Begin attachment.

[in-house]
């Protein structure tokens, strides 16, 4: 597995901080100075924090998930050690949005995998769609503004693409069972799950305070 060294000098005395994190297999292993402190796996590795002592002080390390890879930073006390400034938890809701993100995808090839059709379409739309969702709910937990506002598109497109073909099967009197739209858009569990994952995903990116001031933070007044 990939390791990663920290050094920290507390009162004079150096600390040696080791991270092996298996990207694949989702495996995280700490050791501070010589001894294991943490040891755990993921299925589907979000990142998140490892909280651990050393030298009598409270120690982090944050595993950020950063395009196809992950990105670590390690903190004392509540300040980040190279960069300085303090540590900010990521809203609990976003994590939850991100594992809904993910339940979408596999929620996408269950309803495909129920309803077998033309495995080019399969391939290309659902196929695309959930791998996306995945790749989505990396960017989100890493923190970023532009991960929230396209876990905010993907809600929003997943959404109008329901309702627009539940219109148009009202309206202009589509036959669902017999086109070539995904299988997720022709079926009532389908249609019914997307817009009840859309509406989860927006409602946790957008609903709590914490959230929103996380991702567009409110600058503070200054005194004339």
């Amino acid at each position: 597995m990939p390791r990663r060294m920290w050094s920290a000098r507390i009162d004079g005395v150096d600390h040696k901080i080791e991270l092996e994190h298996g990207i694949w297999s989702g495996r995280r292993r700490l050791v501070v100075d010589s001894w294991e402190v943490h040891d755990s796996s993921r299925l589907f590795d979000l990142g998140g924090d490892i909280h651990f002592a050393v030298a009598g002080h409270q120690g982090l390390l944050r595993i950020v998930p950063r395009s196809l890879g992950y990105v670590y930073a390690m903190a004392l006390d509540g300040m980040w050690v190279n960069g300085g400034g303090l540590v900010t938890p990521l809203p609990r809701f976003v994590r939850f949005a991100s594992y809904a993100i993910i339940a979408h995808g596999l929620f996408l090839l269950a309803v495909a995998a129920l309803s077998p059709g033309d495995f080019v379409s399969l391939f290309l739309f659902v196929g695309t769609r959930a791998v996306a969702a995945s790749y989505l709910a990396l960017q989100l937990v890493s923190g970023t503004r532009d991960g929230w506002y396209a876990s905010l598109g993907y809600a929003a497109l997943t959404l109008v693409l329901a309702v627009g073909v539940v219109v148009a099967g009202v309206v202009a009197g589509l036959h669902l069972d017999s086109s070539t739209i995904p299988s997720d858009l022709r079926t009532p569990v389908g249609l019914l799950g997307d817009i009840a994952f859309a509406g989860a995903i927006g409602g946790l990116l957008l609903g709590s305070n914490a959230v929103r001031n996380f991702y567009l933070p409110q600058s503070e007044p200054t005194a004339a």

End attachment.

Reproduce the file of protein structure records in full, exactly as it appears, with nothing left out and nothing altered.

[in-house]
């Protein structure tokens, strides 16, 4: 597995901080100075924090998930050690949005995998769609503004693409069972799950305070 060294000098005395994190297999292993402190796996590795002592002080390390890879930073006390400034938890809701993100995808090839059709379409739309969702709910937990506002598109497109073909099967009197739209858009569990994952995903990116001031933070007044 990939390791990663920290050094920290507390009162004079150096600390040696080791991270092996298996990207694949989702495996995280700490050791501070010589001894294991943490040891755990993921299925589907979000990142998140490892909280651990050393030298009598409270120690982090944050595993950020950063395009196809992950990105670590390690903190004392509540300040980040190279960069300085303090540590900010990521809203609990976003994590939850991100594992809904993910339940979408596999929620996408269950309803495909129920309803077998033309495995080019399969391939290309659902196929695309959930791998996306995945790749989505990396960017989100890493923190970023532009991960929230396209876990905010993907809600929003997943959404109008329901309702627009539940219109148009009202309206202009589509036959669902017999086109070539995904299988997720022709079926009532389908249609019914997307817009009840859309509406989860927006409602946790957008609903709590914490959230929103996380991702567009409110600058503070200054005194004339």
């Amino acid at each position: 597995m990939p390791r990663r060294m920290w050094s920290a000098r507390i009162d004079g005395v150096d600390h040696k901080i080791e991270l092996e994190h298996g990207i694949w297999s989702g495996r995280r292993r700490l050791v501070v100075d010589s001894w294991e402190v943490h040891d755990s796996s993921r299925l589907f590795d979000l990142g998140g924090d490892i909280h651990f002592a050393v030298a009598g002080h409270q120690g982090l390390l944050r595993i950020v998930p950063r395009s196809l890879g992950y990105v670590y930073a390690m903190a004392l006390d509540g300040m980040w050690v190279n960069g300085g400034g303090l540590v900010t938890p990521l809203p609990r809701f976003v994590r939850f949005a991100s594992y809904a993100i993910i339940a979408h995808g596999l929620f996408l090839l269950a309803v495909a995998a129920l309803s077998p059709g033309d495995f080019v379409s399969l391939f290309l739309f659902v196929g695309t769609r959930a791998v996306a969702a995945s790749y989505l709910a990396l960017q989100l937990v890493s923190g970023t503004r532009d991960g929230w506002y396209a876990s905010l598109g993907y809600a929003a497109l997943t959404l109008v693409l329901a309702v627009g073909v539940v219109v148009a099967g009202v309206v202009a009197g589509l036959h669902l069972d017999s086109s070539t739209i995904p299988s997720d858009l022709r079926t009532p569990v389908g249609l019914l799950g997307d817009i009840a994952f859309a509406g989860a995903i927006g409602g946790l990116l957008l609903g709590s305070n914490a959230v929103r001031n996380f991702y567009l933070p409110q600058s503070e007044p200054t005194a004339a």